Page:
Blount put the game away just minutes later with a 41 yard sprint to the end zone, the only drama remaining after that was whether or not the New England defense could preserve the shutout - which they did as Ryan pinned the Texans down deep in their half of the field twice more, the defense also holding Houston on two consecutive fourth down conversion attempts.

Brissett was efficient, going 11 of 19 for 103 yards through the air, but the biggest damage the rookie did was on the ground, rushing six times for 48 yards (not including kneel downs), including a razor sharp 27 yard scamper off of the boot option for a touchdown, completely undressing Texan's safety Andre Hal with an inside feign at the five yard line, then diving into the end zone to give the Patriots a 10-0 lead that they would carry into the room at halftime...

...Blount scoring twice in the second half as he wore down the Houston defense with a 24 carry, 105 yard effort in spite of the Texans knowing what was coming.  In fairness the Houston defenders were stout against the running game early in the contest, but offensive coordinator Josh McDaniels stuck with his game plan to run right at the Texans, and it eventually paid off as Blount found more and more room to run as the game wore on.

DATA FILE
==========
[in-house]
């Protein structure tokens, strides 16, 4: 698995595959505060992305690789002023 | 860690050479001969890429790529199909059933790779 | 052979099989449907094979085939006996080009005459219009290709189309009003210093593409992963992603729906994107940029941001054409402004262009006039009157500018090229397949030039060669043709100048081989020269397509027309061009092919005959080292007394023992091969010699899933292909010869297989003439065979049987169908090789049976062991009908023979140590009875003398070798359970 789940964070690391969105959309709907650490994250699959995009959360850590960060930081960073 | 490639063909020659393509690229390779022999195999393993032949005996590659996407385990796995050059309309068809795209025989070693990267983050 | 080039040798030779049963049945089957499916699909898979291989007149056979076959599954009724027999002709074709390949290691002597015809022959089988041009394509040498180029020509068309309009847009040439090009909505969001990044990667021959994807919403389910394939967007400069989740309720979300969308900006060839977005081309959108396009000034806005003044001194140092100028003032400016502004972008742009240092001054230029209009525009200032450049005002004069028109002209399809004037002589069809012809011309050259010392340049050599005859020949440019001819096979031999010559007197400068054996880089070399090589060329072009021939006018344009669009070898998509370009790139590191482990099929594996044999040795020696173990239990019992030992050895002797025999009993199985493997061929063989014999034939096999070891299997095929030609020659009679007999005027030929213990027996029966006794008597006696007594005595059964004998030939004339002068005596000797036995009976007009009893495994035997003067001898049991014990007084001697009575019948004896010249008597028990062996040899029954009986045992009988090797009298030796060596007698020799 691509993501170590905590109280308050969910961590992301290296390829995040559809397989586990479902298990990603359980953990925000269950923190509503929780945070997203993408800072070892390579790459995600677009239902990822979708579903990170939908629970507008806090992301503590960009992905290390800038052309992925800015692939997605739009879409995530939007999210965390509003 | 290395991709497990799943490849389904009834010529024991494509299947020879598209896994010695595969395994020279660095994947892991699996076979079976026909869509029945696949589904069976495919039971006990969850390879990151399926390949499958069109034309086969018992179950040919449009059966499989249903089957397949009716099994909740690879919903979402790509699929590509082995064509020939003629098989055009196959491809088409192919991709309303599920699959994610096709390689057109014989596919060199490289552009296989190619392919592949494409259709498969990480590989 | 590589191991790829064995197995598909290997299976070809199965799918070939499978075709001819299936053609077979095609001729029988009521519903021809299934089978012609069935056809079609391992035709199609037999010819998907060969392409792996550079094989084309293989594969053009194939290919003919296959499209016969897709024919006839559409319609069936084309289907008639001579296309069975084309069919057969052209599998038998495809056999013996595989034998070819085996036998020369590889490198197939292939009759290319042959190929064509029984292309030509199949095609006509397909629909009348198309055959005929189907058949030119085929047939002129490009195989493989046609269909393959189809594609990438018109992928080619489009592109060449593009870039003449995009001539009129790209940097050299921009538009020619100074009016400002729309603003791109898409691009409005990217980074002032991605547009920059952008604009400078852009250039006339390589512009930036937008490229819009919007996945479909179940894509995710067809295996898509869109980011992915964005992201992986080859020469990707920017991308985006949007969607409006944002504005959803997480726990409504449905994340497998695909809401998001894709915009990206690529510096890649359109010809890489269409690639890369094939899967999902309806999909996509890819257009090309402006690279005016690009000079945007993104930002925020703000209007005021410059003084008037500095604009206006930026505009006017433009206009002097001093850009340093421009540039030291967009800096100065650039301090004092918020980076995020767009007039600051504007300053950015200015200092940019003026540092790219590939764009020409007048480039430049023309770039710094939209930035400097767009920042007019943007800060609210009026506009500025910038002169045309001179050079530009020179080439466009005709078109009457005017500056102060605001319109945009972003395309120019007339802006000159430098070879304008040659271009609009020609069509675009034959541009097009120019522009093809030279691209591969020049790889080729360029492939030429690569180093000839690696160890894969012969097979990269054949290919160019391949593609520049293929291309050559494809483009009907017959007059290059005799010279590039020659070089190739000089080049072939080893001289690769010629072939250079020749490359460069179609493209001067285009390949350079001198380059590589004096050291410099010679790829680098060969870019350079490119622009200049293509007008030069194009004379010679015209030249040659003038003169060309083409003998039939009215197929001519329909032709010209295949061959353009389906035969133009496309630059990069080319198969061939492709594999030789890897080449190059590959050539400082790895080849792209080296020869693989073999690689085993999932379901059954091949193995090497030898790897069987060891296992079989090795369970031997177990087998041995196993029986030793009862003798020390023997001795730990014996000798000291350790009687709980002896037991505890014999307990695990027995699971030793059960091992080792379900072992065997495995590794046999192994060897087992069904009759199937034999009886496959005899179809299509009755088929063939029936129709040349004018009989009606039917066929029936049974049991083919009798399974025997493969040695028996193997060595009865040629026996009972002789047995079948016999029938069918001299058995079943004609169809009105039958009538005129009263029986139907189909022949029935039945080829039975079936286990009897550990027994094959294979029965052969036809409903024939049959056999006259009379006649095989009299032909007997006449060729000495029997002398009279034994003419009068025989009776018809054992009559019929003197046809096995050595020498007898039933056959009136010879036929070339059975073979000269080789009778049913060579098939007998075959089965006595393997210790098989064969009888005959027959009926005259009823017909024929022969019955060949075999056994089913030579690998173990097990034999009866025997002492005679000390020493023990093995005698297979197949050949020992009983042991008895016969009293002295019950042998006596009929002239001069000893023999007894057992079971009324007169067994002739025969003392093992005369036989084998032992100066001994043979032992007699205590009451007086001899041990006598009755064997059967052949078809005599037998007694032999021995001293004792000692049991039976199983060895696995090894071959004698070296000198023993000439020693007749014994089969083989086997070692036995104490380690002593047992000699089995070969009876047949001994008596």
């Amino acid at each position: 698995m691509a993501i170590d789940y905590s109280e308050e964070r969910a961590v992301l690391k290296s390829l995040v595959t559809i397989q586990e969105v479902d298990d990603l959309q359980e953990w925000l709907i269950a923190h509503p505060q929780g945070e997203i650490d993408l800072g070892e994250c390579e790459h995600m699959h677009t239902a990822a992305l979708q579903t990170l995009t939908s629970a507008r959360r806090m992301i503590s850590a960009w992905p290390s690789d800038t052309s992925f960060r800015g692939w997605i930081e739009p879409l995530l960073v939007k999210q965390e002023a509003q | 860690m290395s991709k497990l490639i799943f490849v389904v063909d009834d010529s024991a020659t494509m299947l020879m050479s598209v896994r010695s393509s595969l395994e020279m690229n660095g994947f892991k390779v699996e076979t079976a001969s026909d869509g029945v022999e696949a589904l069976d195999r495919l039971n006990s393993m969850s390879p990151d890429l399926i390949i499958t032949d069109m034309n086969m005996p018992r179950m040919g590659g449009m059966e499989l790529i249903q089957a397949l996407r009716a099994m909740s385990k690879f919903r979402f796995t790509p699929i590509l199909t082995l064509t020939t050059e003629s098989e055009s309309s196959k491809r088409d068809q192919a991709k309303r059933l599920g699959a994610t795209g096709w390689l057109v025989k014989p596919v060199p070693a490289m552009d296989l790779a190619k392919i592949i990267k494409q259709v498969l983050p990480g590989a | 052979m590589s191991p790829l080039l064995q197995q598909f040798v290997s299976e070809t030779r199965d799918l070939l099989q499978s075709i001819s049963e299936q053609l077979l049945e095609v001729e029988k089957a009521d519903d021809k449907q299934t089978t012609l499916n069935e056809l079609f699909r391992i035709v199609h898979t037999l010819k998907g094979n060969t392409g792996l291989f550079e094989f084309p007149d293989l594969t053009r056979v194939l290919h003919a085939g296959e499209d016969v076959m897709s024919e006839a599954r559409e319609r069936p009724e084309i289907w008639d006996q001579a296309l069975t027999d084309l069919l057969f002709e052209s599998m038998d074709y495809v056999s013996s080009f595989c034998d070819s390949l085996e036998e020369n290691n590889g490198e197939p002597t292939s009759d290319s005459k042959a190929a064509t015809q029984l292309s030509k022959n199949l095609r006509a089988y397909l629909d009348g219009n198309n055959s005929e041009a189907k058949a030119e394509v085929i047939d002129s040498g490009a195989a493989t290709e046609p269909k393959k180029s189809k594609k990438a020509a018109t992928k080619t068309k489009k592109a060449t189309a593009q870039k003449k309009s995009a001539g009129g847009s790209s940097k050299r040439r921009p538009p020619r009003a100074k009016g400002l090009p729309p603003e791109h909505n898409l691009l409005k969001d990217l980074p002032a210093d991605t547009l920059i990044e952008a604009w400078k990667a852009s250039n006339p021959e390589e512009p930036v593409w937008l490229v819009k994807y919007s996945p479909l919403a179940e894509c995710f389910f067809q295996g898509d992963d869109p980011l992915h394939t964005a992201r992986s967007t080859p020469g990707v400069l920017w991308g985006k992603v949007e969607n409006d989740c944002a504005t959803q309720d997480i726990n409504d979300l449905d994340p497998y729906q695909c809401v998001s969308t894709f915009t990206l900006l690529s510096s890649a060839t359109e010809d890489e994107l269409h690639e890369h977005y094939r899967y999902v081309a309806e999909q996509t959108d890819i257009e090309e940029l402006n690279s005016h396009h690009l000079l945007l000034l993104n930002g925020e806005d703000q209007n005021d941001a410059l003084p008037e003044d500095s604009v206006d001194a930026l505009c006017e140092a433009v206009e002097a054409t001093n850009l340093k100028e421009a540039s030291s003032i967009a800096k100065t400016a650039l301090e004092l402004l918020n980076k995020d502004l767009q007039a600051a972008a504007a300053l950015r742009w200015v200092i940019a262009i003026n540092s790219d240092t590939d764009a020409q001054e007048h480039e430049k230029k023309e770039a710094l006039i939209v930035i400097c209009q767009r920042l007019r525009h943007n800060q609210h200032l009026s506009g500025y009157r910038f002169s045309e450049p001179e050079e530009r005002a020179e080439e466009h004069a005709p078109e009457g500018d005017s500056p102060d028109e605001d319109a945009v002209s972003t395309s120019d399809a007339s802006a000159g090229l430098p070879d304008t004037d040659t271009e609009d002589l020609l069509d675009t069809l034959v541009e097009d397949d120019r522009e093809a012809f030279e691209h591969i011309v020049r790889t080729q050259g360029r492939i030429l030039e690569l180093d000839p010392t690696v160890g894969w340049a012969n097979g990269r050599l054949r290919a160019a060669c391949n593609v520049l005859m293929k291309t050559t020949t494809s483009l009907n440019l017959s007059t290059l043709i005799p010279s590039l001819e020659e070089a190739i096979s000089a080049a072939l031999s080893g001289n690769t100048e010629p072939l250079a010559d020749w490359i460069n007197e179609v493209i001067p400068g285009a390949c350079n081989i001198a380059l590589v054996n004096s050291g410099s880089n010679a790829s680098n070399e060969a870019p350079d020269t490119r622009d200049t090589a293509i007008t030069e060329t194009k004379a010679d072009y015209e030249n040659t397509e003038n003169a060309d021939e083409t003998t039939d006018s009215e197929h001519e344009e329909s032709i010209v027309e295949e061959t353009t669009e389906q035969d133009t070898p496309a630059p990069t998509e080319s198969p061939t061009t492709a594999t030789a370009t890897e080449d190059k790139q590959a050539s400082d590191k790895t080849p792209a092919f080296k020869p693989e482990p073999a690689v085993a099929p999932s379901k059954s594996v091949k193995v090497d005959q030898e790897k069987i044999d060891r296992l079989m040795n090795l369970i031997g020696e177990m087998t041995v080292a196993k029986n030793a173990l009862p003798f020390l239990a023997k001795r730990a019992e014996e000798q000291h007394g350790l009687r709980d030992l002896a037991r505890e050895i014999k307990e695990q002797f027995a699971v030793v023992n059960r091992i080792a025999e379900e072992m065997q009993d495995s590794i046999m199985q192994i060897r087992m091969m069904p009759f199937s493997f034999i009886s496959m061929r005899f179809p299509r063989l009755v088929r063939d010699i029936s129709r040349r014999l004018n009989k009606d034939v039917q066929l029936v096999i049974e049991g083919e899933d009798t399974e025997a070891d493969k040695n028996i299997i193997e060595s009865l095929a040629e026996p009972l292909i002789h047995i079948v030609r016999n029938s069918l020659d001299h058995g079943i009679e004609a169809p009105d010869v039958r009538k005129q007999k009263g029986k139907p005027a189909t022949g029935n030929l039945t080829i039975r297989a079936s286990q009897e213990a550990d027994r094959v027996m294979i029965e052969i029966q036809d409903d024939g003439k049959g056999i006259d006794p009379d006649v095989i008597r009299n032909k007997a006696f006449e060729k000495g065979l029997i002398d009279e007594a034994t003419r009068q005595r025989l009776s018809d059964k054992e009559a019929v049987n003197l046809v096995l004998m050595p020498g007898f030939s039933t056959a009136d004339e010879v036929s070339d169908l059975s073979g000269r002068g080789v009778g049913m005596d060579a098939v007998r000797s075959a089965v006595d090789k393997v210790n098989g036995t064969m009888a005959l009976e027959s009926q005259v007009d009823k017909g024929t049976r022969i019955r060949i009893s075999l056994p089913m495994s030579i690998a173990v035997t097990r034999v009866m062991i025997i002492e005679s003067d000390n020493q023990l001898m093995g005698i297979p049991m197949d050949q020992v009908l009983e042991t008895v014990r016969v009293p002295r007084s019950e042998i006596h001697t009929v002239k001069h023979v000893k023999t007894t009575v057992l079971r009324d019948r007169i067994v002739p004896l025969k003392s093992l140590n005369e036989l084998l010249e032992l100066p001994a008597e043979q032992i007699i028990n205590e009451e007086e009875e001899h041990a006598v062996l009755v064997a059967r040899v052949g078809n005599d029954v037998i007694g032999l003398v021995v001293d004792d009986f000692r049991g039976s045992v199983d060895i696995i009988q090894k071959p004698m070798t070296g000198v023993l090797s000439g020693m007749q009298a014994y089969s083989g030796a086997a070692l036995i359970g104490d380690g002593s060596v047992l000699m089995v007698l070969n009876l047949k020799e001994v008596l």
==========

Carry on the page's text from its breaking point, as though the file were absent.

The running game actually produced more yardage than the passing game did for McDaniels' charges, as the Patriots involved their receivers on the ground with Julian Edelman and tight end Martellus Bennett each getting carries in addition to their minimal contributions through the air - in fact, the Patriots' 185 yards on the ground on 39 carries was the most for a Patriots' team since the 2014 season, when former-Patriot Jonas Gray and then Blount went off on Indianapolis in consecutive meetings.

The effort also marked the third straight game with at least 100 rushing yards, a string that hasn't happened in four seasons which, combined with the first shutout for the Patriots' defense in five seasons, made this game a rare treat for Patriot fans, a treat that probably would not have been possible without the clutch performance by Allen.

But that wasn't all for the special teams, who also forced two fumbles on kickoff returns that the limited Patriots' offense translated into fourteen points, more than enough to hold off a clearly overmatched and outcoached Texans' team who fell from the ranks of the undefeated with the loss and now has ten full nightmare-filled days to think about how they were man-handled once again by the Patriots...

...and New England has the same time frame to come up with a game plan to take on the Buffalo Bills, who are a cumulative train wreck on defense - so whether the quarterback is going to be Brissett or Jimmy Garoppolo, who was inactive on Thursday night due to a sprained AC joint in his throwing shoulder, it's beginning to look a lot like the Patriots are going to ride out Tom Brady's four-game suspension undefeated.

And that, just like everything else about this New England squad, would be surprising - even if it shouldn't be...